Bluebell Railway Visit

29th June 2013

This year the Hampton Court Model Railway Society is celebrating its fiftieth year.

Through out the year we have arranged different activities in recognition of our golden anniversary.

One such activity was a club trip on the 29th June to the Bluebell Railway and its newly opened extension to East Grinstead and the connection to the national network.

Some of us took the opportunity to travel there by train and meet the first train of the day to Sheffield Park. Others went by car and started at the Sheffield Park end and we all met up at various times of the day along the line.

We were also fortunate that the Bluebell Railway was holding a model railway exhibition that weekend, so we had the best of both worlds, real railways and models.

To keep up with the numbers of people attending that weekend the railway was running a three train service.

A class 33 hauling Southern green Mk1 stock, 9F 92212 hauling a mixture of LB&SC Rlwy and SE&C Rlwy stock. The third service was provided by a Southern U-class locomotive, 1638, pulling a selection of teak Victorian coaches and one of the LNWR's observation saloons.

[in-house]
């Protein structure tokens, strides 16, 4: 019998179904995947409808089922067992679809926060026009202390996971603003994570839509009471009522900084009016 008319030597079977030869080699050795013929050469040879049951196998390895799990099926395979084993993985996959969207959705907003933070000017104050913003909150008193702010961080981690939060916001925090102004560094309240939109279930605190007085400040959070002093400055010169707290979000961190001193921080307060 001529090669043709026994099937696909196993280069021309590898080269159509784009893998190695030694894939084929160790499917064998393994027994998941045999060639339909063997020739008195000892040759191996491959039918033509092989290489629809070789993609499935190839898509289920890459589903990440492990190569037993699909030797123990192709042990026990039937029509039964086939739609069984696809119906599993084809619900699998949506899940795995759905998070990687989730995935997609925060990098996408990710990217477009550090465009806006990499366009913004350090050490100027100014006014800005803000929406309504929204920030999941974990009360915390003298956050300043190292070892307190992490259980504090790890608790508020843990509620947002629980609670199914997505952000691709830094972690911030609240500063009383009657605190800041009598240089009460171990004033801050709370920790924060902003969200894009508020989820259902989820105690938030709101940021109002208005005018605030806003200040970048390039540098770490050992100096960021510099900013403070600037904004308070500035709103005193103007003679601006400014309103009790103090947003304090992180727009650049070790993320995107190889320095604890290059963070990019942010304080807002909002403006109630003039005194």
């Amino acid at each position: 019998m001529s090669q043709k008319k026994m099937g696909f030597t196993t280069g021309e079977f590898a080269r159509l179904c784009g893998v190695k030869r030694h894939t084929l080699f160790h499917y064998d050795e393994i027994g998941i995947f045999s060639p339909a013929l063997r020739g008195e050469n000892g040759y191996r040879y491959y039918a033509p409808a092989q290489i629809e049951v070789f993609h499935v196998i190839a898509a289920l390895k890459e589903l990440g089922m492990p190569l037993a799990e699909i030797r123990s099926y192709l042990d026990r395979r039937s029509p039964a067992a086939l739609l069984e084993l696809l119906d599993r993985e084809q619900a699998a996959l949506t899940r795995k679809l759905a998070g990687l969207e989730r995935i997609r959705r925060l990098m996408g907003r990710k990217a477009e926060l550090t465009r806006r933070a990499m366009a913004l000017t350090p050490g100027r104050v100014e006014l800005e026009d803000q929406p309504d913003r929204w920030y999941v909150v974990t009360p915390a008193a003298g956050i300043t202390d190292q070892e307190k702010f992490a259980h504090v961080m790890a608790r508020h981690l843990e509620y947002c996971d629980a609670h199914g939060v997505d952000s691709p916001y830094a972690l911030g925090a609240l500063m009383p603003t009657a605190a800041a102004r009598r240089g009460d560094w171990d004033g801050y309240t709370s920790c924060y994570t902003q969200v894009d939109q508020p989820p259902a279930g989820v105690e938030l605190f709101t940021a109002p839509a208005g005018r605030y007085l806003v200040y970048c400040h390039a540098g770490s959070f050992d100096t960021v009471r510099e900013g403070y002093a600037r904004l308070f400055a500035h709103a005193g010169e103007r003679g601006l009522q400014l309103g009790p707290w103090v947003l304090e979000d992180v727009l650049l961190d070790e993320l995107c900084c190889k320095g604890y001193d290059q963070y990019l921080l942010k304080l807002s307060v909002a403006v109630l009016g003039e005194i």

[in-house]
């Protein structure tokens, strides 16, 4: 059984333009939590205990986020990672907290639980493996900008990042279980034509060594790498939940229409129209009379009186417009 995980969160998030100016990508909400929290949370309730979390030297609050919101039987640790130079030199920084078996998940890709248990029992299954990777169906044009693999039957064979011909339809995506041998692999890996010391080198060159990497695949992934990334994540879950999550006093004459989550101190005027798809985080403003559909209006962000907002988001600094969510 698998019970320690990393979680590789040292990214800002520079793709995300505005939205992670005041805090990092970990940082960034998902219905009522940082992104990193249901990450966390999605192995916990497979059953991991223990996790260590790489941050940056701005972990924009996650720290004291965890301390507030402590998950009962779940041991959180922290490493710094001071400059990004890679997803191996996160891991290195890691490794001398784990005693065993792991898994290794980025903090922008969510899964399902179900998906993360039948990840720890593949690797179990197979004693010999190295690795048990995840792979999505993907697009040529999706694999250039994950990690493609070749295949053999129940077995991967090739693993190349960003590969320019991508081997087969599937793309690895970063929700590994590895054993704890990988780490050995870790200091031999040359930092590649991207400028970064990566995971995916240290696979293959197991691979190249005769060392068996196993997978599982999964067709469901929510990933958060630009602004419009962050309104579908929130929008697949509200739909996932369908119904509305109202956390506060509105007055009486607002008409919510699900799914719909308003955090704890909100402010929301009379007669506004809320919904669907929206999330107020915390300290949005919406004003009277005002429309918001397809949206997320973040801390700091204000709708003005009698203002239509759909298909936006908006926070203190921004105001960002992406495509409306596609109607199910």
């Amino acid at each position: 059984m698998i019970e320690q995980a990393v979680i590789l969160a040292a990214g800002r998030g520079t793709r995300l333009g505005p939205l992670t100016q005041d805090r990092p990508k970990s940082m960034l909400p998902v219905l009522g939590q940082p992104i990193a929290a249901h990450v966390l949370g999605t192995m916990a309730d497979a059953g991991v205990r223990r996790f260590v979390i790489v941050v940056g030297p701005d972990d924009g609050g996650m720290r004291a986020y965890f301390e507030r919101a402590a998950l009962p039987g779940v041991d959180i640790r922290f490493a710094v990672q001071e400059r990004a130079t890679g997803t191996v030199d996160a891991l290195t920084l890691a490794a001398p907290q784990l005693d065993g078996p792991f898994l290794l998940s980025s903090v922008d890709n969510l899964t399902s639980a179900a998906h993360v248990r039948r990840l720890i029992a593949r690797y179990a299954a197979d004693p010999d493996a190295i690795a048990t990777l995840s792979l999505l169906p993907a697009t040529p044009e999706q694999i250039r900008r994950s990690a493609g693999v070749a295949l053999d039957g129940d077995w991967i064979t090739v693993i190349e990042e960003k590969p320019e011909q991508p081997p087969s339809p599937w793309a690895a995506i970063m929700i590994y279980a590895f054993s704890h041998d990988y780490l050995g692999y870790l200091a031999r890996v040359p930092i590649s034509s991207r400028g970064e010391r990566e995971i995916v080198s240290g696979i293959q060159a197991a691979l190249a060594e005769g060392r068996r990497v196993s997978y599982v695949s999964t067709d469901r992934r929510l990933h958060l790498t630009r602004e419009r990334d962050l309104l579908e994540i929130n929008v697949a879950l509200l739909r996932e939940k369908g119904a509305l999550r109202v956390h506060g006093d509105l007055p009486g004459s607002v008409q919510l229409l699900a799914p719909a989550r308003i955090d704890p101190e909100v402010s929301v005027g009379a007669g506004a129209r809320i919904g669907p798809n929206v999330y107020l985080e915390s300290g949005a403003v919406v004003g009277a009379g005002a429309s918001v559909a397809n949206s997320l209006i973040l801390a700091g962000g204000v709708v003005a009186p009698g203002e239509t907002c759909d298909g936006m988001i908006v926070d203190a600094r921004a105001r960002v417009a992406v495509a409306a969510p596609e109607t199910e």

The weather was ideal. A nice sunny day but not to hot to make it uncomfortable.

Having the exhibition on that weekend also meant that some of the usual off limit areas were opened up to the public.

For instance the locomotive workshops and the new Atlantic build shed. The carriage workshops were also opened and some of the restoration work going on is amazing.

Timber framed carriages made from hardwood with perfectly cut joints. The satisfaction volunteers must get seeing an old rotting carriage come into the works and a gloriously restored piece of history leave for revenue service must be wonderful.

No wonder the Bluebell Railway is one of Britain's premiere preserved railways and is well worth a visit.

We had unlimited runs on the line, so were able to make use of all three trains and if a break was needed we could wander around taking pictures or meet friends old and new. Some of us had brought picnics on the trip so were able to sit quietly by the line and take in the atmosphere.

Every so often the sounds of the countryside were broken by a shrill whistle or horn in the distance. The points would clunk into place and the signals would clear with a clank. Porters and customers would start to rush around in anticipation of the next arrival. The train would slowly pull into the station and stop with a squeal of brakes. Doors would open and close with a bang, the guards whistle would blow and the the train would pull slowly out of the station. All the signals would return to danger and as the beat of the locomotive receeded into the distance the sounds of the countryside would take over again.

At least until the next arrival.